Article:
As the main course of treatment for cancer-related pain, the use of opioids comes with a number of issues for both patients and prescribers.
Since 1995, approximately 20% of patients with cancer pain who receive opioids are at a higher risk of developing nonmedical opioid use disorders.
In a recent editorial published in JAMA Oncology,1 authors reviewed the results of a consensus panel on pain management in patients with advanced cancer.2 The panel analyzed clinical situations in which patients with cancer-related pain either had a diagnosis of opioid use disorder (OUD) or had nonmedical opioid use behaviors. The investigators then invited a group of clinicians with expertise in palliative care, pain management, and addiction medicine to make recommendations for the course of treatment for these patients.
More than two-thirds of the clinicians already had waivers from the US Drug Enforcement Agency for the prescriptions of buprenorphine. The consensus of the panel was that patients with a recent history of OUD and cancer pain should receive buprenorphine or methadone.
This solution raised several issues. First, oncologists and internists may be unfamiliar with these opioids or the complexity of titration of patients receiving methadone. The authors noted that there is limited understanding of the role of buprenorphine in the management of cancer-related pain. Further, these opioids are also addictive, requiring frequent monitoring.
The possibility of referring a patient to a methadone clinic was fully rejected by the panel of clinicians because of the difficulty of the situation that patients are already experiencing.
In the patients with behaviors of nonmedical opioid use, increased vigilance and support was recommended over referral to a methadone clinic. The Compassionate High Alert Team for example, provides intense interdisciplinary care to patients with nonmedical opioid use in supportive and palliative care and has been shown to dramatically reduce nonmedical opioid use behaviors.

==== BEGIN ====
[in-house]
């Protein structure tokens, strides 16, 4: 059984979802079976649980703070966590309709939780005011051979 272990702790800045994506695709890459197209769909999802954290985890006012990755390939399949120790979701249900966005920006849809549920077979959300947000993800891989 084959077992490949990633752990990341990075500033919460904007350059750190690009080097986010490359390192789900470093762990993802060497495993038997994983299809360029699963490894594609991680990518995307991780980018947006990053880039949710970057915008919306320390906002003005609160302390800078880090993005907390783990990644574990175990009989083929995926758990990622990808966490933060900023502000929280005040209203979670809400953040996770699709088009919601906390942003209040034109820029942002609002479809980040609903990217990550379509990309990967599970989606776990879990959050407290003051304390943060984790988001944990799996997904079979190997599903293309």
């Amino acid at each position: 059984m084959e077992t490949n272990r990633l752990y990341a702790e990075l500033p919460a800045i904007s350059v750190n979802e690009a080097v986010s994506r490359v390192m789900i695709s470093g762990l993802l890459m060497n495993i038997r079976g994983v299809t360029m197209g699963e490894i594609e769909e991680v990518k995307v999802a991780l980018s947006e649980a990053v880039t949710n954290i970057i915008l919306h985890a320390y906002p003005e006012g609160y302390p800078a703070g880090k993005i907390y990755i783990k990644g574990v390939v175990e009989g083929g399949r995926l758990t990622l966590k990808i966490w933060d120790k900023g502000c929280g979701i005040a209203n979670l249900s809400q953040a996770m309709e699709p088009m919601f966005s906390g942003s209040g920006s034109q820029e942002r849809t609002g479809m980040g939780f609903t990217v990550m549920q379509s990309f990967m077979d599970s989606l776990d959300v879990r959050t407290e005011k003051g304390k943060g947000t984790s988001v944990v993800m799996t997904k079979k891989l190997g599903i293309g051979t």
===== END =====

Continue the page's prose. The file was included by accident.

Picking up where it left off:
Opioids continue to be the main course of treatment for cancer-related pain. Patients’ risk for developing nonmedical opioid use behaviors was known, but largely ignored when opioid recommendations were issued in the 1990s.
Unfortunately, one result of the opioid epidemic is that patients with cancer-related pain are receiving lower opioid doses. Prescribers are also facing barriers like the Prescription Monitoring Program database, ordering and interpreting urine drug screens, frequent need for prior authorization or refusal from insurers, and inadequate stocks of opioids in pharmacies.
As a result of these barriers, clinicians are decreasing their involvement with opioid management and are referring patients to supportive and palliative teams. These referrals can take weeks or months, leaving patients with cancer in considerable pain.
The rules, regulations, and policies designed to combat the opioid crisis are preventing patients who actually need them from receiving the appropriate opioid prescriptions. Cancer centers need to develop and fund interdisciplinary teams that can provide extra layers of support and help relieve the burden of burned-out oncology teams.
“Our main opportunity is to develop much more sophisticated drugs capable of targeting the nociceptive pathway with minimal or no influence outside that area. Unfortunately, one of the major barriers to achieve new ways of relieving pain and suffering in patients with cancer is the lack of support for research in these important aspects of the cancer care,” the authors concluded.
1. Arthur J, Bruera E. Managing cancer pain in patients with opioid use disorder or nonmedical opioid use. JAMA Oncol. 2022;8(8):1104–1105.doi:10.1001/jamaoncol.2022.2150